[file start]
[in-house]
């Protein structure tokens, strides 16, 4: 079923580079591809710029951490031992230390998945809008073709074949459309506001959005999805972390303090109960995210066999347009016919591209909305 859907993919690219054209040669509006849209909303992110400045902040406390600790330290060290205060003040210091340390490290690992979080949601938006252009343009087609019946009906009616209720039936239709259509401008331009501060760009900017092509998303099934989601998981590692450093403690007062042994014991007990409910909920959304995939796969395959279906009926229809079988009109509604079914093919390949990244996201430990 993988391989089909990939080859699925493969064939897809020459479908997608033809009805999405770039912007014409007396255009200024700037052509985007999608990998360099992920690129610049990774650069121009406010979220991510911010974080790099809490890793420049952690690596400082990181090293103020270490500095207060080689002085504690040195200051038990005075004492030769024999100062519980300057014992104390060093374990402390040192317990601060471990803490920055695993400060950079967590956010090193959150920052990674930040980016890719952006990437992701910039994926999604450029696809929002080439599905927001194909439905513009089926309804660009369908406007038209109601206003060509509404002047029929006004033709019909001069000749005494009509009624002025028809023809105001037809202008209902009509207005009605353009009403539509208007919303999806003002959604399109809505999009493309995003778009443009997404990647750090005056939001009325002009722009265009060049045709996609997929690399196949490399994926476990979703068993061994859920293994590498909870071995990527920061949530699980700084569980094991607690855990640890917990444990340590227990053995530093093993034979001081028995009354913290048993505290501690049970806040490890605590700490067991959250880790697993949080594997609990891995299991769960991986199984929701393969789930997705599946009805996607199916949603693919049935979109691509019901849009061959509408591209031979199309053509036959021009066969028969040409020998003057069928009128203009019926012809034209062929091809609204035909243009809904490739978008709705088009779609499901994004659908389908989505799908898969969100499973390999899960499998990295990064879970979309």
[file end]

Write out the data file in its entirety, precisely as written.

[in-house]
């Protein structure tokens, strides 16, 4: 079923580079591809710029951490031992230390998945809008073709074949459309506001959005999805972390303090109960995210066999347009016919591209909305 859907993919690219054209040669509006849209909303992110400045902040406390600790330290060290205060003040210091340390490290690992979080949601938006252009343009087609019946009906009616209720039936239709259509401008331009501060760009900017092509998303099934989601998981590692450093403690007062042994014991007990409910909920959304995939796969395959279906009926229809079988009109509604079914093919390949990244996201430990 993988391989089909990939080859699925493969064939897809020459479908997608033809009805999405770039912007014409007396255009200024700037052509985007999608990998360099992920690129610049990774650069121009406010979220991510911010974080790099809490890793420049952690690596400082990181090293103020270490500095207060080689002085504690040195200051038990005075004492030769024999100062519980300057014992104390060093374990402390040192317990601060471990803490920055695993400060950079967590956010090193959150920052990674930040980016890719952006990437992701910039994926999604450029696809929002080439599905927001194909439905513009089926309804660009369908406007038209109601206003060509509404002047029929006004033709019909001069000749005494009509009624002025028809023809105001037809202008209902009509207005009605353009009403539509208007919303999806003002959604399109809505999009493309995003778009443009997404990647750090005056939001009325002009722009265009060049045709996609997929690399196949490399994926476990979703068993061994859920293994590498909870071995990527920061949530699980700084569980094991607690855990640890917990444990340590227990053995530093093993034979001081028995009354913290048993505290501690049970806040490890605590700490067991959250880790697993949080594997609990891995299991769960991986199984929701393969789930997705599946009805996607199916949603693919049935979109691509019901849009061959509408591209031979199309053509036959021009066969028969040409020998003057069928009128203009019926012809034209062929091809609204035909243009809904490739978008709705088009779609499901994004659908389908989505799908898969969100499973390999899960499998990295990064879970979309």